Cisco Identifies Security Flaws in Its Small Business Routers
A pair of Cisco small business router products are susceptible to information disclosure attacks, the networking giant acknowledged last week.
The affected devices are the Cisco Small Business RV320 and RV325 Dual Gigabit WAN VPN Routers with firmware versions 22.214.171.124 and 126.96.36.199 installed.
Vulnerabilities in these routers could enable an attacker to "download the router configuration or detailed diagnostic information," Cisco's Jan. 23 security advisory explained. Cisco has issued free firmware software updates for its affected customers.
The flaw goes by the common vulnerabilities and exposures number of CVE-2019-1653. Cisco ranked the vulnerabilities as potentially having a "High" impact on organizations, crediting RedTeam Pentesting GmbH for reporting the issue.
Vulnerabilities were detected in more than 9,000 of these routers, with most of the devices located in the United States, according to a blog post by Troy Mursch, a security researcher at the Web site "Bad Packets Report." Mursch recommended immediately applying Cisco's firmware updates, as well as "changing the device's admin and WiFi credentials."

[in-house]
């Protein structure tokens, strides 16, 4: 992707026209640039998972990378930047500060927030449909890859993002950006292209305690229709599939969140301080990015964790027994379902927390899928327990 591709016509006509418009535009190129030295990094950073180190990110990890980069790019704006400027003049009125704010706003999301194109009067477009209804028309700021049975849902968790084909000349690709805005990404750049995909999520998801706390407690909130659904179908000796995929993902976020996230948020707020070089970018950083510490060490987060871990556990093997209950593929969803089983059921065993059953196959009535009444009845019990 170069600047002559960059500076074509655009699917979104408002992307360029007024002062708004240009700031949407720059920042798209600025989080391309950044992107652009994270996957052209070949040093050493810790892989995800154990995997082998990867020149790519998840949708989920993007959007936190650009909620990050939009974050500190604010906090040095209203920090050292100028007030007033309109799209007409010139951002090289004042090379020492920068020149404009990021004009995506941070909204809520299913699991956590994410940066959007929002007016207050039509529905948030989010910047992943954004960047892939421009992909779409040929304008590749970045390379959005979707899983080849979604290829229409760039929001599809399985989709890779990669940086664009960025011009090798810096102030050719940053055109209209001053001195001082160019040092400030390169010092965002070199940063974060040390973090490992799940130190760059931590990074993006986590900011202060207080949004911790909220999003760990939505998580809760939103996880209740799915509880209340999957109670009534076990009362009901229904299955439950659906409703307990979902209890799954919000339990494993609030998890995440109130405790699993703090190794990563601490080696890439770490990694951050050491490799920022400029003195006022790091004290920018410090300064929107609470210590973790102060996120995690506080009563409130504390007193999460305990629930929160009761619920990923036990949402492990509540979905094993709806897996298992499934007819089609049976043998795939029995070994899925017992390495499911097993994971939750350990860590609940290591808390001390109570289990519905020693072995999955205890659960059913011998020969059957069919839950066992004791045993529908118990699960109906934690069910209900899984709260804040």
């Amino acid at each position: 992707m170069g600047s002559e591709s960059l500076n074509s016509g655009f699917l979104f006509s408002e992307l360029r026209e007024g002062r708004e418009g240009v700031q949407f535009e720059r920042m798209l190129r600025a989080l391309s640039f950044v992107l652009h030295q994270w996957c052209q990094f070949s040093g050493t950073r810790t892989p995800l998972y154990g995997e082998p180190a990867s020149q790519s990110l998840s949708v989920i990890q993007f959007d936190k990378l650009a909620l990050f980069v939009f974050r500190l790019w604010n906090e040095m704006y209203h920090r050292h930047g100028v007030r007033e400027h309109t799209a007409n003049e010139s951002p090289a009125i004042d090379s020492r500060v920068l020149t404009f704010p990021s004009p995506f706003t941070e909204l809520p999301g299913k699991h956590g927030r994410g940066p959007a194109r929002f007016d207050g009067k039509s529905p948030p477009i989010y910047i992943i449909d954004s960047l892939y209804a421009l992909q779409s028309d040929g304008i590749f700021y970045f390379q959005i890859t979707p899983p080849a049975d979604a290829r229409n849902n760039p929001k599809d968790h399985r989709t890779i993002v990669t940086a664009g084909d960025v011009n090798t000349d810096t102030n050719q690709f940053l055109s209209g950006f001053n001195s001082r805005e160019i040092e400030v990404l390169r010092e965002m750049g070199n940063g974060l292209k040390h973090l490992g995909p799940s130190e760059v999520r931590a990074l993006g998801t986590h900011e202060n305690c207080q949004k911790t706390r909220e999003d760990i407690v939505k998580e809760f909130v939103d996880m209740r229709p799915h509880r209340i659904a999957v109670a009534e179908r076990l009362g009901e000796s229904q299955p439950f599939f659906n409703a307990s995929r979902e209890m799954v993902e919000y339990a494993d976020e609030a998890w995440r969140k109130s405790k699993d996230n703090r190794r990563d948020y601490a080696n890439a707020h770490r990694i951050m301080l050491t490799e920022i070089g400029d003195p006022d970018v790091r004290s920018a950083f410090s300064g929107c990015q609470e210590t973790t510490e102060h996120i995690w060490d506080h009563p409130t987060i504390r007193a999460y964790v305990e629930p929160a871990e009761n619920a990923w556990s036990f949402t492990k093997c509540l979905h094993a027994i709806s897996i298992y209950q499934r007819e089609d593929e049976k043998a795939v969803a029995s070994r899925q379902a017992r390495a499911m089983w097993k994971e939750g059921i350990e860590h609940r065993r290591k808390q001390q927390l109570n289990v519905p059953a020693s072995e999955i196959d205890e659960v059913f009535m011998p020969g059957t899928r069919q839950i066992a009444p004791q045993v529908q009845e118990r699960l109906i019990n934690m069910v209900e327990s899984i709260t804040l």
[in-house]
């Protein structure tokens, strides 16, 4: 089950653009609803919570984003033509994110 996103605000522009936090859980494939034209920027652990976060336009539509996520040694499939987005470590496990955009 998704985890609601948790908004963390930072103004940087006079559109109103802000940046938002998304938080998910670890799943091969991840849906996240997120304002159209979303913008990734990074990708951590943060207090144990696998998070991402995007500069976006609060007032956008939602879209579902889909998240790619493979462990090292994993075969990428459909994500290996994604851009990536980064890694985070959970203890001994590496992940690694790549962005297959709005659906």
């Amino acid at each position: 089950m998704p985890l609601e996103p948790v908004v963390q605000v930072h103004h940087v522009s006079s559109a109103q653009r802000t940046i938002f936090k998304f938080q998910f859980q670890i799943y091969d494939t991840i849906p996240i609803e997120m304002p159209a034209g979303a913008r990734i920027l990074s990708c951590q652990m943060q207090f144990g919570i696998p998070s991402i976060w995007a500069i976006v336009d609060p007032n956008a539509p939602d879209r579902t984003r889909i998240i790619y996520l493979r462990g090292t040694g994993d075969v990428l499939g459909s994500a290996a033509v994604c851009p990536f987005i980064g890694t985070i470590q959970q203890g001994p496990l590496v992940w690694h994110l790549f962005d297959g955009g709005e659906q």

The vulnerabilities can expose an administrator's credentials, but "the password is hashed," Mursch noted. However, the information exposed could be used in combination with a remote code execution attack (CVE-2019-1652) that was also discovered by RedTeam Pentesting.
"These routers can be exploited further using the leaked credentials (CVE-2019-1652) resulting in remote code execution detailed in the proof-of-concept published by David Davidson (0x27)," Mursch explained.
Attackers need valid credentials on the routers, though, to exploit CVE-2019-1652.
"The vulnerability [CVE-2019-1652] allows attackers with administrative access to the router's web interface to execute arbitrary operating system commands on the device," RedTeam Pentesting explained in a Seclists.org post. "Because attackers require valid credentials to the web interface, this vulnerability is only rated as a medium risk."
Kurt Mackie is senior news producer for the 1105 Enterprise Computing Group.